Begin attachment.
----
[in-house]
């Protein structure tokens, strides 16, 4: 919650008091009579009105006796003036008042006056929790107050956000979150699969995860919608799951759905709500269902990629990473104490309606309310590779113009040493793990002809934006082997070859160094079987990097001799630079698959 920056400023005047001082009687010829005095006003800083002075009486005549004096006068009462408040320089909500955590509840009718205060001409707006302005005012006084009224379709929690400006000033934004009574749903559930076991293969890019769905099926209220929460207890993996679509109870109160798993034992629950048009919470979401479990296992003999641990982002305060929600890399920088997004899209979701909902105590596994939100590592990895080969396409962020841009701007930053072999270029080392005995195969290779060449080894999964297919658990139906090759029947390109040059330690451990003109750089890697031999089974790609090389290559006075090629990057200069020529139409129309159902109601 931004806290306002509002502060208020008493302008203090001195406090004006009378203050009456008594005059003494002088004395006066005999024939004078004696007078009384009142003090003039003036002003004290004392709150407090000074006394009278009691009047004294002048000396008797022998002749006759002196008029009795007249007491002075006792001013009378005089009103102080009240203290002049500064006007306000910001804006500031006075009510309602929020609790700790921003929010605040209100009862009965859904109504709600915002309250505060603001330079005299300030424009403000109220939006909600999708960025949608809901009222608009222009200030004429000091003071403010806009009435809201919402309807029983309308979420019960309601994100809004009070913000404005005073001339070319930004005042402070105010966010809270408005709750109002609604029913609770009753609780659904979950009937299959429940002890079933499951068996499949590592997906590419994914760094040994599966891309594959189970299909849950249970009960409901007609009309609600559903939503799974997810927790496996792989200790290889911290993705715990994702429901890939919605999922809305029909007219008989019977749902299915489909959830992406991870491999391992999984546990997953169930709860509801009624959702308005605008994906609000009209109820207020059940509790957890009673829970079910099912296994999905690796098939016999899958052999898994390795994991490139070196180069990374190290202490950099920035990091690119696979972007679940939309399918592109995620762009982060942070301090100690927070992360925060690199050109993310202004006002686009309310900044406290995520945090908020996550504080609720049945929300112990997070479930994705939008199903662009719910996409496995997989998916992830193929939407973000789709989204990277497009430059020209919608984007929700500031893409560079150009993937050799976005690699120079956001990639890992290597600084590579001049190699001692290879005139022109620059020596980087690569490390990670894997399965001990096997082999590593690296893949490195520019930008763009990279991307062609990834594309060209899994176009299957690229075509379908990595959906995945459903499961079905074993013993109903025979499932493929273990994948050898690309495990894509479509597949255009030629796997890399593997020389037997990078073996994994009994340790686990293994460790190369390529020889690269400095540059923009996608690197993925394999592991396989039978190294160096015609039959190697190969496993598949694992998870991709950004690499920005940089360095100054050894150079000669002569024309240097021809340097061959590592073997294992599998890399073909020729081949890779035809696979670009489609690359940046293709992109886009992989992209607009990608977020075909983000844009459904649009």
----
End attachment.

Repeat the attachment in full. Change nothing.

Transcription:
[in-house]
């Protein structure tokens, strides 16, 4: 919650008091009579009105006796003036008042006056929790107050956000979150699969995860919608799951759905709500269902990629990473104490309606309310590779113009040493793990002809934006082997070859160094079987990097001799630079698959 920056400023005047001082009687010829005095006003800083002075009486005549004096006068009462408040320089909500955590509840009718205060001409707006302005005012006084009224379709929690400006000033934004009574749903559930076991293969890019769905099926209220929460207890993996679509109870109160798993034992629950048009919470979401479990296992003999641990982002305060929600890399920088997004899209979701909902105590596994939100590592990895080969396409962020841009701007930053072999270029080392005995195969290779060449080894999964297919658990139906090759029947390109040059330690451990003109750089890697031999089974790609090389290559006075090629990057200069020529139409129309159902109601 931004806290306002509002502060208020008493302008203090001195406090004006009378203050009456008594005059003494002088004395006066005999024939004078004696007078009384009142003090003039003036002003004290004392709150407090000074006394009278009691009047004294002048000396008797022998002749006759002196008029009795007249007491002075006792001013009378005089009103102080009240203290002049500064006007306000910001804006500031006075009510309602929020609790700790921003929010605040209100009862009965859904109504709600915002309250505060603001330079005299300030424009403000109220939006909600999708960025949608809901009222608009222009200030004429000091003071403010806009009435809201919402309807029983309308979420019960309601994100809004009070913000404005005073001339070319930004005042402070105010966010809270408005709750109002609604029913609770009753609780659904979950009937299959429940002890079933499951068996499949590592997906590419994914760094040994599966891309594959189970299909849950249970009960409901007609009309609600559903939503799974997810927790496996792989200790290889911290993705715990994702429901890939919605999922809305029909007219008989019977749902299915489909959830992406991870491999391992999984546990997953169930709860509801009624959702308005605008994906609000009209109820207020059940509790957890009673829970079910099912296994999905690796098939016999899958052999898994390795994991490139070196180069990374190290202490950099920035990091690119696979972007679940939309399918592109995620762009982060942070301090100690927070992360925060690199050109993310202004006002686009309310900044406290995520945090908020996550504080609720049945929300112990997070479930994705939008199903662009719910996409496995997989998916992830193929939407973000789709989204990277497009430059020209919608984007929700500031893409560079150009993937050799976005690699120079956001990639890992290597600084590579001049190699001692290879005139022109620059020596980087690569490390990670894997399965001990096997082999590593690296893949490195520019930008763009990279991307062609990834594309060209899994176009299957690229075509379908990595959906995945459903499961079905074993013993109903025979499932493929273990994948050898690309495990894509479509597949255009030629796997890399593997020389037997990078073996994994009994340790686990293994460790190369390529020889690269400095540059923009996608690197993925394999592991396989039978190294160096015609039959190697190969496993598949694992998870991709950004690499920005940089360095100054050894150079000669002569024309240097021809340097061959590592073997294992599998890399073909020729081949890779035809696979670009489609690359940046293709992109886009992989992209607009990608977020075909983000844009459904649009």